I am frequently asked a rather fundamental question by clients or prospective clients: “What the HELL is a News Release, anyway?” It’s a great question! (and forgive the expletive. It's sometimes there, sometimes not.)
Like the canvas for an artist, or the meal for a chef, the news release represents the writing and persuasion skills of a public relations consultant, as they appear in print.
A news release (also known as a press release, media release, or press statement) is a professionally written document directed at members of the news media - or some other person or group - for the purpose of announcing something important that has news value. Public relations consultants use them frequently in their quest to gain exposure for their clients and craft public opinion to favor those clients.
Sometimes they are sent to announce news conferences or other public events, at which other communications tools are used to reinforce a central theme or message. They are included in a media kit.
Public relations consultants create news releases for their clients after learning all that’s possible about the subject of the release and all the pertinent data that will be needed to construct it. After a release is crafted - usually within two days or less, it is submitted for a final review to the client, who reviews the release for accuracy before it’s sent to the media or to relevant audiences.
Typically, releases are mailed, e-mailed or hand delivered to assignment editors at newspapers, magazines, radio stations and television stations, as well as to relevant bloggers and online news sources. Reporters are called to ensure they have received a release and understand its contents, or if they have further questions about its subject.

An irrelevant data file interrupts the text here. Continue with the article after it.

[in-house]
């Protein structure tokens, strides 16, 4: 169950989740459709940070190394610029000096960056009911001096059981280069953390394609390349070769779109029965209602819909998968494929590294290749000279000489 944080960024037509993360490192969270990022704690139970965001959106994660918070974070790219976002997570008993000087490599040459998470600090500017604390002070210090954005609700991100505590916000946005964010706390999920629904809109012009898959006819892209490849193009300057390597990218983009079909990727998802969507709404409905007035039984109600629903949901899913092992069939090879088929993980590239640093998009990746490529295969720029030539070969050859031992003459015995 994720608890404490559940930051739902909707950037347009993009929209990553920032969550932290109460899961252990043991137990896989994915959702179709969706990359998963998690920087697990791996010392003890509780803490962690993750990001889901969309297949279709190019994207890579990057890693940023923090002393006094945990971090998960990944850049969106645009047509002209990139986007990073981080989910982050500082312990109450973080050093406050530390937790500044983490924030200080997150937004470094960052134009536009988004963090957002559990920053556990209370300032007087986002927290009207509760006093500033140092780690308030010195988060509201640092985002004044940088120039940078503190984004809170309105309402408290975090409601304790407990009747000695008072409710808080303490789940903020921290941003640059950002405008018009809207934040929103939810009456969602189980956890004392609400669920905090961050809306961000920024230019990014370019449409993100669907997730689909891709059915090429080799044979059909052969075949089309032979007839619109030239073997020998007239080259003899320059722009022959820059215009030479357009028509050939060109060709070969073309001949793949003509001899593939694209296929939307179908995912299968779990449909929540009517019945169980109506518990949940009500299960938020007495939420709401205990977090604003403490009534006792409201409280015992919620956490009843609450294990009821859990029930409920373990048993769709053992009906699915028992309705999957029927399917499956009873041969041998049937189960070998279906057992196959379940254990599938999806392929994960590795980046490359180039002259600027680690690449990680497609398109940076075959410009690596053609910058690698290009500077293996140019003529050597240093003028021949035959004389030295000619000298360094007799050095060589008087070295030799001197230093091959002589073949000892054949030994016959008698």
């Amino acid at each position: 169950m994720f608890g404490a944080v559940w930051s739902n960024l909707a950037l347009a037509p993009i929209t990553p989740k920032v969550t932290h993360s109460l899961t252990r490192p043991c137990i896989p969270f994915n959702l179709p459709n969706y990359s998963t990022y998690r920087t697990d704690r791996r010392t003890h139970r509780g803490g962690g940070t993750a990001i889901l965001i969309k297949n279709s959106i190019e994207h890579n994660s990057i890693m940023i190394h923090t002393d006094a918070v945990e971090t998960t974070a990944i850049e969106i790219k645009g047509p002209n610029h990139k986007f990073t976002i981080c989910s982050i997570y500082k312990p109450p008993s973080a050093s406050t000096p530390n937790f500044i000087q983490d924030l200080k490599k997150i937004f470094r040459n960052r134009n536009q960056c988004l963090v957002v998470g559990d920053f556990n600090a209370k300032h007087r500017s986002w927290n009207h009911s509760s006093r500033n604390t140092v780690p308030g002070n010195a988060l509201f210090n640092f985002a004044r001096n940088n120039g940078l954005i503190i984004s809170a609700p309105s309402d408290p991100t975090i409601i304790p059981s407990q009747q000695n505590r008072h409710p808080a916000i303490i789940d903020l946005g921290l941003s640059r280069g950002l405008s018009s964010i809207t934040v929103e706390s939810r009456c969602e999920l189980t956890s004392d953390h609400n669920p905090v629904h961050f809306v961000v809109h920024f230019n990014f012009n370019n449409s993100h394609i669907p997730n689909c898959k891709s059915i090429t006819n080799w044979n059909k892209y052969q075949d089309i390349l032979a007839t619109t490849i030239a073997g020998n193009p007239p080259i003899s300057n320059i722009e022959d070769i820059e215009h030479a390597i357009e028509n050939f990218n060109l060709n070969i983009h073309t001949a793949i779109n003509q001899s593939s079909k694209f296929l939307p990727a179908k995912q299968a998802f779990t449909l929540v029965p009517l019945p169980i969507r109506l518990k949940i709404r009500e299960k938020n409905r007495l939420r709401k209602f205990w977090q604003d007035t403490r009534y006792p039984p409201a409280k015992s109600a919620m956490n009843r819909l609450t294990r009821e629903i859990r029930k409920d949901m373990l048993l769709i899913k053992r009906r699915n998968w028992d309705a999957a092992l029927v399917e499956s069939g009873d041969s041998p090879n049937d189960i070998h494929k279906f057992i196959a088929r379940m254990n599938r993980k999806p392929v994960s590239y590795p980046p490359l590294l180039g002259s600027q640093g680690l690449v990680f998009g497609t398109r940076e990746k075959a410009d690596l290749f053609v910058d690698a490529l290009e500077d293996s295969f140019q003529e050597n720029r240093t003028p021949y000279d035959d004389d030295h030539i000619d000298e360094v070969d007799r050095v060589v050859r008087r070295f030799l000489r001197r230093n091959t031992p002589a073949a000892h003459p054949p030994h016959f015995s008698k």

The news release is usually only one or two pages in length, is double-spaced, and is written in a news style that could lead to being placed in newspapers with little or no further editing - a very good result.
News releases must be timely, newsworthy, address only one issue, follow news guidelines for writing, i.e. the Five “W’s” (who, what, where, when and why) and include a “lead” that is powerful and states the subject of the release clearly and briefly. Contact information is provided (name, title, phone and email) so that a reporter can follow up with more questions if they need clarification, or if they wish to expand the release into a story - that is also a good result for a news release.
Other than for typos or factual errors, clients should avoid the temptation to further “tweak” a completed release when they are given a final draft- usually (in my experience) by adding vast reams of text they think would “improve” a release. This is never a good idea. A release can easily become too wordy and lose the all-important news format, and editors have just a few seconds to determine if the release is newsworthy and if it’s professionally written.
But a four-page release buried under the entire history of a company or a self-serving biography of a CEO doesn’t qualify as either newsworthy or professional. The news release must be a carefully crafted piece of technical writing, and it can be ruined completely by well-meaning edits.
Which means paying a public relations professional to craft these and other written documents - and trusting them to get it right - makes a great deal of sense.
Even more so when you learn that news releases are often more cost-effective than advertising, because they “earn” media coverage, which can be seen as more credible than thousands of dollars in advertising.
If you have further questions about news releases, please contact Abbott Public Relations at 603-785-7796.
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